For copies of these publications, contact the Consortium at (843) 953-2078 or visit

New Web Application Showcases Low Impact Development Projects

The Low Impact Development (LID) Atlas for South Carolina is a web application that highlights innovative LID projects communities can implement to address stormwater and growth-related issues. Hundreds of LID projects throughout the U.S. are mapped; these include the use of bioswales, rain gardens, permeable pavement, and green roofs.

Part of a national mapping effort by the Nonpoint Education for Municipal Officials (NEMO) program, South Carolina NEMO, the Consortium, and Clemson University, the atlas contains detailed information on 81 projects across South Carolina, the second highest number of LID practices illustrated for all participating states. To view the LID atlas, visit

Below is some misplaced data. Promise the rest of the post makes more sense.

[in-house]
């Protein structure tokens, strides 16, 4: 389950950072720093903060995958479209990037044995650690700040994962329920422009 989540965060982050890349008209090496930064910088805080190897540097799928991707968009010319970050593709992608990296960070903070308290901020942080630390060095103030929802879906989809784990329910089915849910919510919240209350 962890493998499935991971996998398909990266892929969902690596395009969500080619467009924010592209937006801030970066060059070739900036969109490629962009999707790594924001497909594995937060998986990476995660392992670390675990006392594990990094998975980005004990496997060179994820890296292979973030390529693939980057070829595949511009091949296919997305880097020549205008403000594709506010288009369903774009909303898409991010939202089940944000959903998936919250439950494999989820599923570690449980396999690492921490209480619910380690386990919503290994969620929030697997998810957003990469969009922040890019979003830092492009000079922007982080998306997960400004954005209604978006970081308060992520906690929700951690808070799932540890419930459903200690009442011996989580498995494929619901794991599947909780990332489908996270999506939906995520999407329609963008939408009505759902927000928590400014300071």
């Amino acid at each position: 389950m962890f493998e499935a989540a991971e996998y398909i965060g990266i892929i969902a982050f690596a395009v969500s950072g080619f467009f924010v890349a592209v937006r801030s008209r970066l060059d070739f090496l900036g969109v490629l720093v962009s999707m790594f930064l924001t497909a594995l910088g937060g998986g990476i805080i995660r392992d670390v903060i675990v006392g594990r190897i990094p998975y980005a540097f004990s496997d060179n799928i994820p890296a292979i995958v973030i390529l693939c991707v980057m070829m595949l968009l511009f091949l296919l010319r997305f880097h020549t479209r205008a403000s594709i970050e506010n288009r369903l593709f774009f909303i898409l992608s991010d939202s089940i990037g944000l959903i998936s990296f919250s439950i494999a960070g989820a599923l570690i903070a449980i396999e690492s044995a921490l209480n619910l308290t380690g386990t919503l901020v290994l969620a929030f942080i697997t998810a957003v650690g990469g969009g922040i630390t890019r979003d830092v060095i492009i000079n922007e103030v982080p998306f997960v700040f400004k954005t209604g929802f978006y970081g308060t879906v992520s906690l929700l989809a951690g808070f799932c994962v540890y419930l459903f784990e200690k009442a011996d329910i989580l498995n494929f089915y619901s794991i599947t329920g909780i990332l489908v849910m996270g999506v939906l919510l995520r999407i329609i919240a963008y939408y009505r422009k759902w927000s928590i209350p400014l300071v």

Community Resource Inventory Tool Available Online

The Consortium, in partnership with the S.C. Nonpoint Education for Municipal Officials (SCNEMO) program, Clemson University's Baruch Institute and Carolina

Clear program, and the North Inlet-Winyah Bay National Estuarine Research Reserve, has developed an online Community Resource Inventory (CRI) mapping tool for South Carolina. The tool is based on the CRI developed by the University of Connecticut in partnership with the national NEMO Network. The initial version is a pilot program being tested for Georgetown County with the overarching goal of expanding the tool to include all coastal counties in South Carolina. Funding for this project was provided by a grant from NOAA's Cooperative Institute of Coastal and Estuarine Environmental Technology at the University of New Hampshire. In addition, Intelligent RiverTM, a collaboration of Clemson University and federal agency partners, provided funds for the mapping technology, which is an application that "visualizes" watershed data.